Specifications for the NavIC-Disciplined 10MHz reference are identical to the existing (GPS-based) system and are given in Table 2. FPGA implementation in sync with NavIC 1PPS was realized using NavIC Receiver [7] and COTS hardware viz., Kintex KC705 FPGA [8], FMC-150 (dual, 16-bit D/A) [9] and 100MHz OCXO [10] (Figure 3). The DDS IP core in FPGA and a Discrete DAC were used to generate a sinewave output with a specified frequency of 10MHz and phase (adjustable at runtime). The FMC-150 Daughter card has two 16-bit D/A Channels which give output in the range of 1V p-p.

The single band 11 channel NavIC SPS receiver based on ASIC (Figure 4) is fabricated by ISRO’s 180nm CMOS foundry located at SCL Chandigarh. It has an acquisition and tracking sensitivity of 36 dBHz and 28 dBHz respectively with a 1PPS accuracy of around 60 ns.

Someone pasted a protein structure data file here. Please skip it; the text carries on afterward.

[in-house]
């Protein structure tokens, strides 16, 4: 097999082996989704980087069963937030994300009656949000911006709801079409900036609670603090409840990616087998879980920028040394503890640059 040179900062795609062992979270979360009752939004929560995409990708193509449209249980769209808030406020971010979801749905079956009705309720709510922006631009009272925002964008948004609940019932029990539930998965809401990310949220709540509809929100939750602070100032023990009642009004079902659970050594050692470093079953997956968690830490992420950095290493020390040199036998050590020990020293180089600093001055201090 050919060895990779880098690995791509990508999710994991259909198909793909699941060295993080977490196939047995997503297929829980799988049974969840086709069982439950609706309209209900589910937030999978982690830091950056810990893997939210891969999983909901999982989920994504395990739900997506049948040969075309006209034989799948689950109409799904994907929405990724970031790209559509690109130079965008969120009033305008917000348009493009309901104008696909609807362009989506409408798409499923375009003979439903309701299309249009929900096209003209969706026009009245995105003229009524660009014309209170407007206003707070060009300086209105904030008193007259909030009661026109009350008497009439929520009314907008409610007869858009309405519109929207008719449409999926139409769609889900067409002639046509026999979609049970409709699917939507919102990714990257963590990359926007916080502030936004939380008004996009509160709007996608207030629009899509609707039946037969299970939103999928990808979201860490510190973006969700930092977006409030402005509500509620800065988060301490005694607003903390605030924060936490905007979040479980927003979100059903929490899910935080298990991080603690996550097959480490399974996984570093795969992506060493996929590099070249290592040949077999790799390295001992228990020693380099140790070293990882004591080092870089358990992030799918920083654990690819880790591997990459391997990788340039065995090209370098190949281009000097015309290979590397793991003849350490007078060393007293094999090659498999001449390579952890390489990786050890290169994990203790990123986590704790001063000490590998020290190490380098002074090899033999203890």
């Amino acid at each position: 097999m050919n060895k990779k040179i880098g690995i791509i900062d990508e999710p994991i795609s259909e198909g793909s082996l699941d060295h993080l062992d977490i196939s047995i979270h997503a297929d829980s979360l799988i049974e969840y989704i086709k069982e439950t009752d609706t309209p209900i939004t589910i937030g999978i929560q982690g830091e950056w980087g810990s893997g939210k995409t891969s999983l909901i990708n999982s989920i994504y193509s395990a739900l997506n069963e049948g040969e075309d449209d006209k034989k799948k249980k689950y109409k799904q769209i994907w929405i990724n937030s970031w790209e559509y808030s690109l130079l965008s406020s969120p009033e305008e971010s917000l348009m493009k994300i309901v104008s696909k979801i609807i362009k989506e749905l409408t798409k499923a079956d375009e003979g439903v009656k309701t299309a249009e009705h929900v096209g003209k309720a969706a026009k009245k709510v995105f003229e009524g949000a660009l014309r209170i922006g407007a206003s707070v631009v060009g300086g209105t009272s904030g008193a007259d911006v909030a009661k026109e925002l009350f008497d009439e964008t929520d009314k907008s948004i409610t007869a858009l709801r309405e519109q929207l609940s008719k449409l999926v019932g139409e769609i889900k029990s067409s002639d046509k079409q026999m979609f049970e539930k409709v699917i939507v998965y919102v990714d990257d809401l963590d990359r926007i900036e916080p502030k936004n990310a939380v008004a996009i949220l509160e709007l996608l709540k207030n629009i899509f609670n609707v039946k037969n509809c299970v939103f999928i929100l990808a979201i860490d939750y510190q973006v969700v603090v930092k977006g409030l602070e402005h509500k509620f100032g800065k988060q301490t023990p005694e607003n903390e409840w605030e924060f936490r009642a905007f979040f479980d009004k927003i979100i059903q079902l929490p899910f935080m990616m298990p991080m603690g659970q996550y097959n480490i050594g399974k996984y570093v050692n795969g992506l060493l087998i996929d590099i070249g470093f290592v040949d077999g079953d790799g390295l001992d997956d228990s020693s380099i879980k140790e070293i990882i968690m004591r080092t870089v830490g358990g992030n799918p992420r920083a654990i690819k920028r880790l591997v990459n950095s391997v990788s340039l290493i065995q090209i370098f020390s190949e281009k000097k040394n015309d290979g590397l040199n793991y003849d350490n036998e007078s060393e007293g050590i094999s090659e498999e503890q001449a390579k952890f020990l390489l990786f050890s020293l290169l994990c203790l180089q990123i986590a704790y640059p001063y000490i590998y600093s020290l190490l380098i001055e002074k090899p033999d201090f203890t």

Results and discussion

The synchronized 1 PPS FPGA output derived from NavIC indicates a coincidence with the trailing edge of the pulses (Figure 5). The corresponding 10MHz Digital and Analog outputs provide the desired waveforms (Figures 6 & 7) with a power level of +2.5dBm (Figure 8). The power consumption at the hardware in steady state is 5.71 W.

Frequency stability of clock, oscillators is measured using two-sample variance, the Allan variance (AVAR) method as represented in equation (2) & (3) [11]. The frequency stability of 10 MHz output is recorded (in CSV) using a frequency counter [12] with 12 digits/sec resolution and then processed using MATLAB code. The obtained stability values arrived at from the Allan deviation [12] plot show excellent performance (figure 9).